The IX: Golf Thursday with Carly Grenfell, June 18, 2020
#RaceForeUnity — Interview with Mel Reid — Must-click links in women's golf
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There have been some good things brewing in the women’s golf world this week.
As I talked about in last week’s The IX Golf Thursday, Justin Rose launching the Rose Ladies Series has sparked even more positives. Announced a few days ago, golf retailer American Golf has matched Kate and Justin’s prize fund donation of $44,500. It is pretty amazing what happens when just one person with a big platform publicly supports, and does something good, for women’s golf. Not only has it attracted players like Bronte Law, Charley Hull and Laura Davies among others to the event itself, but it’s led to other companies stepping up. The snowball effect is real, my friends.
“I am so delighted that American Golf has decided to join forces with me and Kate in support of the women’s game. They contacted us to see how they could help support the Rose Ladies Series, and we cannot thank them enough.” (via Golf Channel)
Justin Rose has shown us what coming together looks like. He’s proven that golf should be treated as golf — not men’s golf versus women’s golf. That’s unity if you ask me. And his kind deed leads me perfectly into another amazing initiative being hosted by LPGA player Morgan Pressel: Race Fore Unity. This Saturday at 10 a.m. ET, two teams of athletes, celebrities, influencers and golf executives will take to their Peloton Bikes in a live race for charity that will benefit LPGA*USGA Girls Golf and PGA WORKS.
Captained by 2-time LPGA Tour winner Pressel, the LPGA*USGA Girls Golf team will be riding for the Renee Powell Grant. This grant will provide opportunities and access to young children in black communities to learn the game of golf and valuable lessons in the game of life.
For the PGA WORKS team, captained by former LET player and now GOLFTV broadcaster Henni Zuel, donations will benefit the PGA WORKS Fellowship. This one-year paid program offers access to individuals from diverse backgrounds—whether by gender, age, race or color, national origin or ancestry, sexual orientation, disability, religion or Veteran status—into golf to gain experience in all facets of the golf industry.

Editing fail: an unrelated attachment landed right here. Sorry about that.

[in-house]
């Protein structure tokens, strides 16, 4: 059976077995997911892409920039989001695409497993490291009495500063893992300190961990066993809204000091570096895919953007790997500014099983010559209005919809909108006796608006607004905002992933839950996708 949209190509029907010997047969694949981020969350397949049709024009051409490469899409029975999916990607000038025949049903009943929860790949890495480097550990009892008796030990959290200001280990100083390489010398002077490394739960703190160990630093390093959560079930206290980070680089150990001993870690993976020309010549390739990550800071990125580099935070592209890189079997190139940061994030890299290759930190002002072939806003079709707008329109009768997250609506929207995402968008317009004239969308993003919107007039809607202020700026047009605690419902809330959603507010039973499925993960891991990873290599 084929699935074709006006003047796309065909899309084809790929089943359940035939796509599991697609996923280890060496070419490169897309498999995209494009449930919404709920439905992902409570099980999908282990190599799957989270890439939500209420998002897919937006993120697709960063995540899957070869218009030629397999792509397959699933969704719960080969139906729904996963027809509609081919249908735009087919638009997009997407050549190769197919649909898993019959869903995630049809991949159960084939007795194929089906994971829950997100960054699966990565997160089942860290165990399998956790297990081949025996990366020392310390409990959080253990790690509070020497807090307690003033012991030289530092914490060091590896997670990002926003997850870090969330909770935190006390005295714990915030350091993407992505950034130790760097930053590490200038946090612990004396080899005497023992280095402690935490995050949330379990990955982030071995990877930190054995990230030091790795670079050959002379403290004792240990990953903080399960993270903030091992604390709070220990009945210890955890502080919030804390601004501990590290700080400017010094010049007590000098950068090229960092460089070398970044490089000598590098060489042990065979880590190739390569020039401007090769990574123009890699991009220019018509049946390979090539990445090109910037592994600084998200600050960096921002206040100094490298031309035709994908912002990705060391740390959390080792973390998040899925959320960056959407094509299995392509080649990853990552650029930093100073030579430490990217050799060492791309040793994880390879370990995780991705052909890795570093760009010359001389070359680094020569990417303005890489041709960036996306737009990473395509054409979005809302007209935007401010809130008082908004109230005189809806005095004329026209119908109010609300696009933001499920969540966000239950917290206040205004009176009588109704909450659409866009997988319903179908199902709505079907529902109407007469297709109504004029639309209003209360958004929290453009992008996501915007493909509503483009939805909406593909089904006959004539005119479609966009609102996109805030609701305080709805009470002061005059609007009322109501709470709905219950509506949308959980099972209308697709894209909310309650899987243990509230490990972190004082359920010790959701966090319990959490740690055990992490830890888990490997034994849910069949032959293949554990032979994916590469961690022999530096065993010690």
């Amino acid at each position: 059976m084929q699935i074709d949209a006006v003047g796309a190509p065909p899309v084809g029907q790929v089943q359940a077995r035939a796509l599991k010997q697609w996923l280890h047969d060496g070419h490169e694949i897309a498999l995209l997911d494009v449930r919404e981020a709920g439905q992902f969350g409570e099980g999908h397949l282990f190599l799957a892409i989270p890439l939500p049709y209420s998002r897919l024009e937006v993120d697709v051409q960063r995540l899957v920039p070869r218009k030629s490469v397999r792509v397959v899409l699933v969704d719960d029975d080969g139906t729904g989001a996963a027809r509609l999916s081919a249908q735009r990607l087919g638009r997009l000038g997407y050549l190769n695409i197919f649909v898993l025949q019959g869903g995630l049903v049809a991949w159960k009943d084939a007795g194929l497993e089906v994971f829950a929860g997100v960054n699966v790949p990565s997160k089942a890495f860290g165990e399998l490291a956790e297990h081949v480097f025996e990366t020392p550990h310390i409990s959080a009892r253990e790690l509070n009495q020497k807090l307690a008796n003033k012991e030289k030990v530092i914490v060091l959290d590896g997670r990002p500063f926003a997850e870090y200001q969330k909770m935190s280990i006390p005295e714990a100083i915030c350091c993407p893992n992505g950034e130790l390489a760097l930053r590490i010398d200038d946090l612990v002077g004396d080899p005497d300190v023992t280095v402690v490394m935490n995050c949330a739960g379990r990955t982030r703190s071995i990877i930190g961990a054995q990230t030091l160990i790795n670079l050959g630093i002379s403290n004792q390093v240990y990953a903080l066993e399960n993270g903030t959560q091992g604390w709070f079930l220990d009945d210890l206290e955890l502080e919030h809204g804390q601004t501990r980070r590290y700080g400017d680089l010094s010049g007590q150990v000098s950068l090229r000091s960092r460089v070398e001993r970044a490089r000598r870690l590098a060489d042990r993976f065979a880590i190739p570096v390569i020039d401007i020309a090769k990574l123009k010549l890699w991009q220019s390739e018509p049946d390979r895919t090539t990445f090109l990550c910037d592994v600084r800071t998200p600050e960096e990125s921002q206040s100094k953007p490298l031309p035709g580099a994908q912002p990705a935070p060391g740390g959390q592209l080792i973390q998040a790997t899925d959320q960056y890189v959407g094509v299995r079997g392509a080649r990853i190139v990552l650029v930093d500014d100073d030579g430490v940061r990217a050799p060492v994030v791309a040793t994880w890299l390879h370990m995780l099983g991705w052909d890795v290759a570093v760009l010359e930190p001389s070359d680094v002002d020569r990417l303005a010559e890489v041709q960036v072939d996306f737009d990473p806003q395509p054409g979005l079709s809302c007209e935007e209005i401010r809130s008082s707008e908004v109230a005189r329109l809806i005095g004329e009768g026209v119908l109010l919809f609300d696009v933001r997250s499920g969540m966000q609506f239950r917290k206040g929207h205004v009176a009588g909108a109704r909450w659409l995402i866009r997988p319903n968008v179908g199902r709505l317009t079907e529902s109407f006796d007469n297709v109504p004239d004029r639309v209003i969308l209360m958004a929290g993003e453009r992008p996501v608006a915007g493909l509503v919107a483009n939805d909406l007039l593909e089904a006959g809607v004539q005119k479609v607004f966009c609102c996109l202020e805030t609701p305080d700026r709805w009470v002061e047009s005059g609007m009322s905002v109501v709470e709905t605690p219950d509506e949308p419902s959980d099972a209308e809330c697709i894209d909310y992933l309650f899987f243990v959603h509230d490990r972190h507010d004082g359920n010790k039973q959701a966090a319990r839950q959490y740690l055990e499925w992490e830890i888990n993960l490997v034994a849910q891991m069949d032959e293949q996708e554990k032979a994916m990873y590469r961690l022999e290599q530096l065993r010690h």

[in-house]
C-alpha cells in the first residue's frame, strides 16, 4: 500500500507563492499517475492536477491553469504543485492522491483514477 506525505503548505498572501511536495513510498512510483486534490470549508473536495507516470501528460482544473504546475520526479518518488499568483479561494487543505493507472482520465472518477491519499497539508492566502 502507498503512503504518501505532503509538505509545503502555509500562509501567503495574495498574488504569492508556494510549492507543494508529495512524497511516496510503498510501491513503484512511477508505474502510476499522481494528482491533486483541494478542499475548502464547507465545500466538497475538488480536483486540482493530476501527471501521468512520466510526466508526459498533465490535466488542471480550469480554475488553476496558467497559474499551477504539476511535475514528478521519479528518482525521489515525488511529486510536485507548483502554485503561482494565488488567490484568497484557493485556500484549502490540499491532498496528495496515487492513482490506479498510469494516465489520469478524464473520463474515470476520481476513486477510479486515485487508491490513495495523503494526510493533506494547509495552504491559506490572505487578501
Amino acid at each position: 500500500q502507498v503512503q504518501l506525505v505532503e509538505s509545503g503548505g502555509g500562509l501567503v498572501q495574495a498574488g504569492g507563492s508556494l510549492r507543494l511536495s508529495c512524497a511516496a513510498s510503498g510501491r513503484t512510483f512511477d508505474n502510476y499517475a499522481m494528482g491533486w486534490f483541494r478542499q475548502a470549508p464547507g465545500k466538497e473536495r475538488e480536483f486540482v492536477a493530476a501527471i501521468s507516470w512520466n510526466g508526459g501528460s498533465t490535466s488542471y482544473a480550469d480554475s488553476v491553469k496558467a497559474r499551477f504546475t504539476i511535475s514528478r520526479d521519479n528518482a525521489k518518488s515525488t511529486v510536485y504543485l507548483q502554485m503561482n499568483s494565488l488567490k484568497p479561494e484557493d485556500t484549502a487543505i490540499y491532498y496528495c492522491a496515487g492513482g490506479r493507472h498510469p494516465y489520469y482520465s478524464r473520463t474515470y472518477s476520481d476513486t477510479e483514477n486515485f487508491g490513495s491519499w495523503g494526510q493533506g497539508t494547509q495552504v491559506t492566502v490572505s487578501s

Inclusion, and the need for it in golf, has always been a topic of conversation. But now, it’s more relevant and even more heightened given the racial turmoil in our country today. PGA WORKS is actually part of PGA REACH, the the 501(c)(3) charitable foundation of the PGA of America. The mission of PGA REACH is to positively impact the lives of youth, military, and diverse populations by enabling access to PGA Professionals, PGA Sections and the game of golf. Needless to say—I’m excited the PGA is part of the conversation in this #RaceForeUnity.
By the way, if you’re up for taking part, there are plenty of ways you can do so!
All you do is go to raceforeunity.com, scroll to the bottom of the page and and support either the LPGA*USGA Girls Golf Team or the PGA WORKS Team. From there, you’ll see all the participants. It gives you the option to either donate a flat fee, or pledge by the mile. For example, if I pledged $5 a mile for Suzy Whaley, and she logs nine miles in a 30-minute ride, I would give $50. I’ve seen that a lot of people have just done the flat fee, but both are great options. I’d say most riders will go around 10 miles in 30 minutes if that is any help for pledging by the mile!
Not long ago, I took a step back from golf to talk about the divide and tension many of us are feeling and have felt the last few weeks. I’m proud that I get to talk about the exact opposite of divide today in unity, because it means so many of us are feeling more empowered than ever to spark positive change in the world. Hats off to Morgan Pressel for putting this Peloton ride together to bring attention to two awesome causes, that ultimately will be the future of our sport.
This work is not just the moral path forward. Golf will not last if we continue being a predominantly middle-aged, white, male sport. Diversity is profitable. A homogenous sport is not. Acclimating to the year 2020, where we aren’t afraid to speak up and fight for the rights of humanity, is profitable. Refusing to change, and relying on outdated traditions for appeal, are not.
Maybe the events of the past three months are what our sport needed to help us blossom. Coronavirus hasn’t defeated golf — many courses didn’t have to fully shut down operations. When you’re cooped up inside, and golf is your only option to get outside and be around people, it makes sense why we’ve seen a spike in participation. It’s encouraging that golf has been able to be there for people in a time of immense uncertainty. And now, we’re trying to extend that reach even further since the death of George Floyd. I’m encouraged by that. And I hope you are too.